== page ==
By Lindy Belley of Integrity Data
Princess. Fireman. Astronaut. Teacher. Many kids have an idea of what they want to be when they grow up. I was not that child. Things I was really good at: Putting items back where they belonged, helping around the house, making friends, trusting strangers, forcing my little brother to ask for my drink refills.
Much to my mother’s dismay, she was constantly having to train my heart to be more protected. If it weren’t for her brutal honesty and Dateline episodes, I would have happily walked off with a stranger looking for their puppy. In my youth, both of my parents encouraged me to grow my social wings, try new adventures while balancing danger with safety, and make the most out of my circumstances.
Fast forward a great deal to college. I’ll be honest; not much had changed: I trusted everyone and would put off studying for a big test to be with people. Majoring in business administration seemed like a no-brainer as it would prepare me for the workforce and, in-turn, guarantee I could pay those undesirable, inevitable bills. I was right, but as I angled my way through jobs after graduation, something seemed to be missing. Then it dawned on me: I was working a job, not a career. Why should I settle for a job at a time when so much is at my reach?
I asked myself, what does a career look like?
For years, I’d been told I was creative, but I had no formal training. I knew I loved strategy, but I never worked in positions that allowed me to expand in that way. I made a great assistant by being able to see things two and three steps ahead of those around me. (That one, I’ve decided, is a curse.)
Deciding to follow in my father’s footsteps, I picked up a camera and started to shoot. Then, one day, I was handed a copy of Photoshop, and it was all over. Friends, family, and complete strangers began asking me for little pieces of graphic design: Wedding invitations, logos, banners, brochures, advertisements, the list goes on. Minutes turned into hours, and I was completely unaware. I had found it: My zone.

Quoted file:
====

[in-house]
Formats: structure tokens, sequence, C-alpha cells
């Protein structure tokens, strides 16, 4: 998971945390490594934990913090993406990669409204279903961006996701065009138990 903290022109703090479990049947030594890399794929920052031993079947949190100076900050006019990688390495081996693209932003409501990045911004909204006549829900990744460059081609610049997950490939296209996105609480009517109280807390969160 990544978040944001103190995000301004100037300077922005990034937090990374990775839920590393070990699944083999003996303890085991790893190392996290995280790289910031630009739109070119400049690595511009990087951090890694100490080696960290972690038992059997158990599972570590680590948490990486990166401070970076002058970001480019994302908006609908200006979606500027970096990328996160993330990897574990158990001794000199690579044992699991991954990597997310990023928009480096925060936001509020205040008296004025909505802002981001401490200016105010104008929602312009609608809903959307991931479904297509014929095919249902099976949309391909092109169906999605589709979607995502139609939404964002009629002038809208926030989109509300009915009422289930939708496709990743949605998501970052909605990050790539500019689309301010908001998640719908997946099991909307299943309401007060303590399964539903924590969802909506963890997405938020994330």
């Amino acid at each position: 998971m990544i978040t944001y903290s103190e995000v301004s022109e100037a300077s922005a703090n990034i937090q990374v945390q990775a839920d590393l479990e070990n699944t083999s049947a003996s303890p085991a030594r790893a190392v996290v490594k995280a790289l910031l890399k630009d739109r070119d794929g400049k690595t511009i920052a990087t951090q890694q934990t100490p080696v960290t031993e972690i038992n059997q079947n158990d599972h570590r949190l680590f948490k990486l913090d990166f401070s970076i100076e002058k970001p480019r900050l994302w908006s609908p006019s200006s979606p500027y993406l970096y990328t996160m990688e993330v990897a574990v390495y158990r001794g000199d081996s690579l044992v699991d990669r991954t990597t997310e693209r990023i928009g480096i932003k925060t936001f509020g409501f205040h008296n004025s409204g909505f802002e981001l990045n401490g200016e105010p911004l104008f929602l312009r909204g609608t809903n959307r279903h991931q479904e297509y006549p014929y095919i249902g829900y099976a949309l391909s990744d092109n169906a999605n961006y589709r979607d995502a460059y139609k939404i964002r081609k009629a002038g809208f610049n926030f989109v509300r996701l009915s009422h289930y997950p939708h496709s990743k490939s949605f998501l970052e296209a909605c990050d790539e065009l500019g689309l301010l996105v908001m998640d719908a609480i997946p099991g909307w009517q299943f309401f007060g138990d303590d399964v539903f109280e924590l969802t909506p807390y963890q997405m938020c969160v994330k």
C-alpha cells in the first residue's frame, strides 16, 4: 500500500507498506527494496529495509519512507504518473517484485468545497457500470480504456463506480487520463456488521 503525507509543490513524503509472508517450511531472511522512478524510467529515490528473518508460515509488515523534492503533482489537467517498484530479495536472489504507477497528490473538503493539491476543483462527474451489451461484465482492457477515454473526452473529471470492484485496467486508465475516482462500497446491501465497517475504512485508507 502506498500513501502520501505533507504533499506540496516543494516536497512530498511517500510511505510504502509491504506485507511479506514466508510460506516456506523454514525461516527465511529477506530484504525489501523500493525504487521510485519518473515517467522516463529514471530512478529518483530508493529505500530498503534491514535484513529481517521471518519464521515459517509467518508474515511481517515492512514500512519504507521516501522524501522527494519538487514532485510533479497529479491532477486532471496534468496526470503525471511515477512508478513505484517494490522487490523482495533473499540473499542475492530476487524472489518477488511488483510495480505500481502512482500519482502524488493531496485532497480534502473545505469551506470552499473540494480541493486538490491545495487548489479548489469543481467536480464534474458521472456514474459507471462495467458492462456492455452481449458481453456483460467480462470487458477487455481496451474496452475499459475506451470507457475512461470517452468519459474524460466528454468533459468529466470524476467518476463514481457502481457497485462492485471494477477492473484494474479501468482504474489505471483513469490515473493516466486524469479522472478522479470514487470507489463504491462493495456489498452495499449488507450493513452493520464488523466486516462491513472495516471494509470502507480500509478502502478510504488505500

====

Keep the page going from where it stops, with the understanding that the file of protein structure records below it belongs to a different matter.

In 2008, Integrity Data hired me as a contract employee for, you’ve got it, data entry. My beloved affair with Microsoft Dynamics CRM began. I struggled with my internal need to organize data and desire to create pretties. Integrity Data just couldn’t get enough of me and offered a full-time position after the grueling hours of research, copy, paste, research, copy, paste finally came to an end. In what? Accounting and sales ops.
Through those initial years, I had my hands in CRM daily, but a new element had been introduced: Human interaction! Never mind my distaste for numbers; I was willing to work up quotes and invoices because I got to help you, our Partners. I thought I had reached it, the complete package. Interacting with people, learning names – it was so worth it.
As I sat quietly at my desk working through receivables, my manager called me into his office. Gulp. Was this it? Did they finally tire of my corny jokes and office supplies obsession? Had sniffing the mail, magazines, and Post-it notes irreversibly weirded them out?
They wanted me…ME…to take lead on the marketing efforts while they searched for a new director of marketing. I was speechless. (That hasn’t been a problem since, in case you were concerned.) It got better. We hired an amazing leader and a wonderful mentor. Marleen De Winter joined the team. Every day, I am aware of the rare gift I have in Marleen. Honestly, I don’t remember much from those first months, because it seems as though we have always been a team.
Marleen has ushered me into opportunities that have enhanced my strengths, gifts and desires. I get the chance daily to improve processes for our customers and Partners, create all the graphics and digital artwork my little heart can handle, organize and prepare our dapper sales team for events across the country, and on occasion, attend them myself. People are the center of my daily activities.
I’m trying really hard not to be completely cheesy or bore you with details, because the fact is simple: I have found my career. I am in the zone. I have a desire to grow. I work with people who care about the customer, care about the Partner, and care about each other. I have a manager who wants me to succeed as much as she, herself, wants to succeed.
I have: The total package.
Read more articles from the Summer 2016 issue of The Partner Channel Magazine. Want to get closer to achieving the total package in your career? Check out this year’s session of The Genius Series.